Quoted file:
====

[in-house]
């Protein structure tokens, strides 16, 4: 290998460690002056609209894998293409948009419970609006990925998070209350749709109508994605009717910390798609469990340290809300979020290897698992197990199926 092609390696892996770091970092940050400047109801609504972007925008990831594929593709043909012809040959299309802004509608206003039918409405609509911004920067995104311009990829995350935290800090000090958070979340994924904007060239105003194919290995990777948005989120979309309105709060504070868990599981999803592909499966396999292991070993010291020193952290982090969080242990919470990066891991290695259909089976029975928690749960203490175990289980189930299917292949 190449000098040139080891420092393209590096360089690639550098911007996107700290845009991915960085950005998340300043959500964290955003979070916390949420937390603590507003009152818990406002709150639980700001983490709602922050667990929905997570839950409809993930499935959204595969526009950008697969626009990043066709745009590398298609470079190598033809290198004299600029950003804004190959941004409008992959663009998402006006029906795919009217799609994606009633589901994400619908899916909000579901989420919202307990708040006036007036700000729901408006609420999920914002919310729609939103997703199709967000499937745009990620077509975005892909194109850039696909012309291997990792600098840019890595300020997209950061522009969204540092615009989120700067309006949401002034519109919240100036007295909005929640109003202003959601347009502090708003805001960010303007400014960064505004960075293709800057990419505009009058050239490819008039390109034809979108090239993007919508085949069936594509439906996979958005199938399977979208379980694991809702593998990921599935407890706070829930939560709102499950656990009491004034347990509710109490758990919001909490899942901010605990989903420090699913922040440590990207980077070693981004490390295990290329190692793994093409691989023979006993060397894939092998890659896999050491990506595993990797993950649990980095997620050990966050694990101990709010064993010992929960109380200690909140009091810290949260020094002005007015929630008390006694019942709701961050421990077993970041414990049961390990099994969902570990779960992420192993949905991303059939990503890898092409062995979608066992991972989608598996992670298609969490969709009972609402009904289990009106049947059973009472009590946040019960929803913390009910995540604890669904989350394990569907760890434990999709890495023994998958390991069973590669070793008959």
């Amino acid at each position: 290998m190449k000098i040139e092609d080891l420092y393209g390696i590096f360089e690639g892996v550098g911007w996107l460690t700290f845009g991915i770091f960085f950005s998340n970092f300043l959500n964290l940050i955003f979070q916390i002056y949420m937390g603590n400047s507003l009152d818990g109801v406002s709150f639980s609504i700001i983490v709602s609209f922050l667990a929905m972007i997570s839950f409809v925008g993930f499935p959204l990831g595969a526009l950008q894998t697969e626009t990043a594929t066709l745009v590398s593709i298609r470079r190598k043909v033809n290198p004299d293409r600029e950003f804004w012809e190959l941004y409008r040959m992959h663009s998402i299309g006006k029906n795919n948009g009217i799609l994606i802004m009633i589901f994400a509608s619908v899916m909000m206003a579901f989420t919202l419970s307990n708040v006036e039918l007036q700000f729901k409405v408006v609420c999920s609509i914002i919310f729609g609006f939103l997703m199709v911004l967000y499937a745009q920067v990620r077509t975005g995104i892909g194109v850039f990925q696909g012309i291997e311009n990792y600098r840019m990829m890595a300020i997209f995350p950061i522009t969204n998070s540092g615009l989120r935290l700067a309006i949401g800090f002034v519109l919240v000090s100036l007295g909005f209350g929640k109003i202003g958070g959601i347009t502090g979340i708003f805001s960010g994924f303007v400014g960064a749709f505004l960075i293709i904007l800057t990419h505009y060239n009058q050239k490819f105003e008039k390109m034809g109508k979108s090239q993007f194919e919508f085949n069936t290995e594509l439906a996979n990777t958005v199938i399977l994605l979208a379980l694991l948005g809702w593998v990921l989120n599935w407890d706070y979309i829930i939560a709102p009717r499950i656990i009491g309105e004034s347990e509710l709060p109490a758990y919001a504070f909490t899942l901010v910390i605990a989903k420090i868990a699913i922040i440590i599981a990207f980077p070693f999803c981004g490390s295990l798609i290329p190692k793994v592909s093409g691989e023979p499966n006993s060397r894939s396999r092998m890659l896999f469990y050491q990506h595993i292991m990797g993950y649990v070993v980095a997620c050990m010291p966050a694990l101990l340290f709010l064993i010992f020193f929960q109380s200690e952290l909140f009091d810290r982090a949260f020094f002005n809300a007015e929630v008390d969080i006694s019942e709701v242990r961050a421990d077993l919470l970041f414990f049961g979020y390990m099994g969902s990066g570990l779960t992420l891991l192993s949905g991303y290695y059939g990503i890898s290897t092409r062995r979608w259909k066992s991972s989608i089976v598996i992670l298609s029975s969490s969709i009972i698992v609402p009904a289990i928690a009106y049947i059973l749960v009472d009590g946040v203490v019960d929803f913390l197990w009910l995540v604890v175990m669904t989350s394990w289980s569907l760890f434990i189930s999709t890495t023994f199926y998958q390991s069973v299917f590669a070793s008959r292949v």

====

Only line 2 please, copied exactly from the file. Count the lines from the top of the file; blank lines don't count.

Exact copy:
């Protein structure tokens, strides 16, 4: 290998460690002056609209894998293409948009419970609006990925998070209350749709109508994605009717910390798609469990340290809300979020290897698992197990199926 092609390696892996770091970092940050400047109801609504972007925008990831594929593709043909012809040959299309802004509608206003039918409405609509911004920067995104311009990829995350935290800090000090958070979340994924904007060239105003194919290995990777948005989120979309309105709060504070868990599981999803592909499966396999292991070993010291020193952290982090969080242990919470990066891991290695259909089976029975928690749960203490175990289980189930299917292949 190449000098040139080891420092393209590096360089690639550098911007996107700290845009991915960085950005998340300043959500964290955003979070916390949420937390603590507003009152818990406002709150639980700001983490709602922050667990929905997570839950409809993930499935959204595969526009950008697969626009990043066709745009590398298609470079190598033809290198004299600029950003804004190959941004409008992959663009998402006006029906795919009217799609994606009633589901994400619908899916909000579901989420919202307990708040006036007036700000729901408006609420999920914002919310729609939103997703199709967000499937745009990620077509975005892909194109850039696909012309291997990792600098840019890595300020997209950061522009969204540092615009989120700067309006949401002034519109919240100036007295909005929640109003202003959601347009502090708003805001960010303007400014960064505004960075293709800057990419505009009058050239490819008039390109034809979108090239993007919508085949069936594509439906996979958005199938399977979208379980694991809702593998990921599935407890706070829930939560709102499950656990009491004034347990509710109490758990919001909490899942901010605990989903420090699913922040440590990207980077070693981004490390295990290329190692793994093409691989023979006993060397894939092998890659896999050491990506595993990797993950649990980095997620050990966050694990101990709010064993010992929960109380200690909140009091810290949260020094002005007015929630008390006694019942709701961050421990077993970041414990049961390990099994969902570990779960992420192993949905991303059939990503890898092409062995979608066992991972989608598996992670298609969490969709009972609402009904289990009106049947059973009472009590946040019960929803913390009910995540604890669904989350394990569907760890434990999709890495023994998958390991069973590669070793008959």